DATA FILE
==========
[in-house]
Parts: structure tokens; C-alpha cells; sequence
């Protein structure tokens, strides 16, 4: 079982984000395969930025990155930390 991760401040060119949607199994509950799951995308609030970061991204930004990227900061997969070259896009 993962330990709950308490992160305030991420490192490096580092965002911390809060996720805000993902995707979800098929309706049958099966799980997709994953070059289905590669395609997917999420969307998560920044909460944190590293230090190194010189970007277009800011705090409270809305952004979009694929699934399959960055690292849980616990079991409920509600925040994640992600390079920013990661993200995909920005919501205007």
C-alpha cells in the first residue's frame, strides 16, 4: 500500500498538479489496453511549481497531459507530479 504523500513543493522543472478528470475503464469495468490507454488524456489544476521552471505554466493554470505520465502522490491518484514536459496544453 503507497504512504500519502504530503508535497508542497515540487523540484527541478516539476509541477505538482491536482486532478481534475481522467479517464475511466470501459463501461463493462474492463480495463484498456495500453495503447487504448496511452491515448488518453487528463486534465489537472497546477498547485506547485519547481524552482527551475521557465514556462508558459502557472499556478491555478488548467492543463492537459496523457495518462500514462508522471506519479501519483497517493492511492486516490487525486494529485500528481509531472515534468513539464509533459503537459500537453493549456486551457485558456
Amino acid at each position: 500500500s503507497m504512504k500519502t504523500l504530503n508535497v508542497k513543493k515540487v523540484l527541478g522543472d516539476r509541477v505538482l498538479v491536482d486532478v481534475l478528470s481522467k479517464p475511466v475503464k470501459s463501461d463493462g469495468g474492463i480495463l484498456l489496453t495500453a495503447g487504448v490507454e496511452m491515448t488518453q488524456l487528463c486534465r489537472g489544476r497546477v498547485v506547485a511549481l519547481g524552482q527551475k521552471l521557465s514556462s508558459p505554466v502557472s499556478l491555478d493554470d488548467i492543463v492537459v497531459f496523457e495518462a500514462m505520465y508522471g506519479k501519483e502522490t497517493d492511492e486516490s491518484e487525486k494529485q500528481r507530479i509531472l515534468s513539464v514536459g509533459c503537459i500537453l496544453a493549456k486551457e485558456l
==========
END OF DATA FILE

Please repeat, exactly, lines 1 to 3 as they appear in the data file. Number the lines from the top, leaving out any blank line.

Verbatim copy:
[in-house]
Parts: structure tokens; C-alpha cells; sequence
């Protein structure tokens, strides 16, 4: 079982984000395969930025990155930390 991760401040060119949607199994509950799951995308609030970061991204930004990227900061997969070259896009 993962330990709950308490992160305030991420490192490096580092965002911390809060996720805000993902995707979800098929309706049958099966799980997709994953070059289905590669395609997917999420969307998560920044909460944190590293230090190194010189970007277009800011705090409270809305952004979009694929699934399959960055690292849980616990079991409920509600925040994640992600390079920013990661993200995909920005919501205007």